I started the matchstickmen series in late 2007 early 2008. At that time I was working in Beijing. During my stay I was asked to do some dummies for a movie production. I had never done anything like this before and my work – until that point – was not very often dealing with the human figure. I just did some figurative works when I did the twin series. After the movie production I had those head molds still sitting on a shelve in my studio and played around with some bamboo pieces I had sitting there as well. In the beginning they looked more like poled heads. I was quite impressed and shocked by some photos of the massacre the Japanese did in Nanjing during their occupation. There is this photo of chopped off heads lined up on a tree trunk. The human head looks very different when being disconnected with the body, which I find very interesting as a sculptor. So I played around with those heads and ended up with those human matches.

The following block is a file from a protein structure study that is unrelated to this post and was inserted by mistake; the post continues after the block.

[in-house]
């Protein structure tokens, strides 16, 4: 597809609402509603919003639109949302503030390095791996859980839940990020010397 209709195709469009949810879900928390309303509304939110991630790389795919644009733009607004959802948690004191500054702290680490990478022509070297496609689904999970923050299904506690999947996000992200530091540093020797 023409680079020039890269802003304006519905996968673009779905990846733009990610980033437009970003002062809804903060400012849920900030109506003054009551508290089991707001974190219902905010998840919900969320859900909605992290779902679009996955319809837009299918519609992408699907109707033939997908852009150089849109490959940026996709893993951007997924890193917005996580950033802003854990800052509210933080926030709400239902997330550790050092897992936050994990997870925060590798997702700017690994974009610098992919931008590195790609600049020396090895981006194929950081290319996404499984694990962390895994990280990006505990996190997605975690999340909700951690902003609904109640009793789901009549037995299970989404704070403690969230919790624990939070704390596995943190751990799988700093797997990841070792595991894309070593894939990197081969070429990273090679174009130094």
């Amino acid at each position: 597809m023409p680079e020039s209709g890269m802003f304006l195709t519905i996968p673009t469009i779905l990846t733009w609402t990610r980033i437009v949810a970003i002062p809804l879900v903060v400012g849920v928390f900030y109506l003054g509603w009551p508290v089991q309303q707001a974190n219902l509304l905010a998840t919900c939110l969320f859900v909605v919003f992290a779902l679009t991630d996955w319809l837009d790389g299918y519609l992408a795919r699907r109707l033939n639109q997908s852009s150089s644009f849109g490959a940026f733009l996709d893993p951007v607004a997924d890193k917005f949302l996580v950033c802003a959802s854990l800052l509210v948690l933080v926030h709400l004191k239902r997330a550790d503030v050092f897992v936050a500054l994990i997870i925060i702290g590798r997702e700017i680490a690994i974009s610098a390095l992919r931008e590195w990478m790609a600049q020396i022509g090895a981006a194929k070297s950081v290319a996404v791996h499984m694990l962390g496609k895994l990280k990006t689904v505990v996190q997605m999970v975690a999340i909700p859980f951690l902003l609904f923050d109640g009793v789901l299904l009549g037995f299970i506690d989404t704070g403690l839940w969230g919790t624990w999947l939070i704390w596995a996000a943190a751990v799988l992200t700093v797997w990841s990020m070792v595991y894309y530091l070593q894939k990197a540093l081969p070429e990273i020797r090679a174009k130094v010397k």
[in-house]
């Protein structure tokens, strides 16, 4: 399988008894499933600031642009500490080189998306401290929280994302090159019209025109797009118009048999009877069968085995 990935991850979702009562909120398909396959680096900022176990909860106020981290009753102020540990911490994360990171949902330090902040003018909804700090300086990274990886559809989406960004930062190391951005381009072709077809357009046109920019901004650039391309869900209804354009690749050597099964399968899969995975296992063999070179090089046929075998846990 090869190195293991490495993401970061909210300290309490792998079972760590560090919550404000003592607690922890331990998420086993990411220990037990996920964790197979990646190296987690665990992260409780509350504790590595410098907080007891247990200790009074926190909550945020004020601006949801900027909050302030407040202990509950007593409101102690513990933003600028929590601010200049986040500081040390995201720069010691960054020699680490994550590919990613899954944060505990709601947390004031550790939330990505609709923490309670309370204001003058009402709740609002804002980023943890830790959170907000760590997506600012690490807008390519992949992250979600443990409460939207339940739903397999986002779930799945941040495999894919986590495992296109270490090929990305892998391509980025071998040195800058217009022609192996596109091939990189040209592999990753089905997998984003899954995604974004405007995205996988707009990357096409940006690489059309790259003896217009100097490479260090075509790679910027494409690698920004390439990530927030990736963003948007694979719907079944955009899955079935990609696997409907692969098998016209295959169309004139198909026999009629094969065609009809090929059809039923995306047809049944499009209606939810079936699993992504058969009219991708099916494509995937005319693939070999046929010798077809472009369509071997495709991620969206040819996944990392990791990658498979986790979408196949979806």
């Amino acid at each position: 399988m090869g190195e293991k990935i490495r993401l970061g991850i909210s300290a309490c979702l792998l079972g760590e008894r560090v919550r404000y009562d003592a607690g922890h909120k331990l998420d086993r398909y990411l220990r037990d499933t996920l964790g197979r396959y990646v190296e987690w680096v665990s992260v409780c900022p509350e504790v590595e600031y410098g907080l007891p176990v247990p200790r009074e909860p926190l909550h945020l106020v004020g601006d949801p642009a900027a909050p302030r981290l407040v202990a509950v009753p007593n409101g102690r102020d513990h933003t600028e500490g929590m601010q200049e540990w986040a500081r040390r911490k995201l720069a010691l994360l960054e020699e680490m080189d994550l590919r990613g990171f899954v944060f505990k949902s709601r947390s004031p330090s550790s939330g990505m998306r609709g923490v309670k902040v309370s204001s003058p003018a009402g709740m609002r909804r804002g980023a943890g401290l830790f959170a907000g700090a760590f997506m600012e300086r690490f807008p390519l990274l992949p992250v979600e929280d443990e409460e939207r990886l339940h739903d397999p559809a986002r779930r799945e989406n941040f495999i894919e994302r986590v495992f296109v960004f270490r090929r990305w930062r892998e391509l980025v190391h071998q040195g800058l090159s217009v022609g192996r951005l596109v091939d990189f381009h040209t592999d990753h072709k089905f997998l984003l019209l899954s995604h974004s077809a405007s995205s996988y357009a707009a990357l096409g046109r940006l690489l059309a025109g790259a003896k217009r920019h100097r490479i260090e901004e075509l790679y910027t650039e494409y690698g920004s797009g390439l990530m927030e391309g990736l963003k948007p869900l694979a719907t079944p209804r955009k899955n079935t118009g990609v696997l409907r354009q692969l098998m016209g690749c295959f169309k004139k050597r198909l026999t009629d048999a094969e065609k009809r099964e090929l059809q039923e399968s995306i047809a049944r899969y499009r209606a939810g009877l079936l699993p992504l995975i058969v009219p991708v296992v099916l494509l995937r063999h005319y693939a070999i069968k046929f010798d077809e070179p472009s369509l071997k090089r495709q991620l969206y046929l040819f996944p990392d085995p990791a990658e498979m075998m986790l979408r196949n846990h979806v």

Some people see them in a kind of pop art way but that is not what I am interested in. Just making a giant match wouldn’t be very interesting for me and it has been done already anyway. My matchstickmen are more of a metaphor for a lifespan which ran out – a waste of human resource, exploitation of ourselves and others. Facing those matchstickmen one might be reminded that we have only a certain lifespan ahead. Some of us burn longer some less. If we would keep that in mind we might start to ask ourselves questions about the human existence and our purpose of being here. Some of the faces have a very relaxed expression while others look tortured, which also reflects on the different ways of dealing with life. But I also think they have some funny aspects. I like the idea of taking the word matchstick head literally.
Post by Wolfgang Stiller, wolfgangstiller.com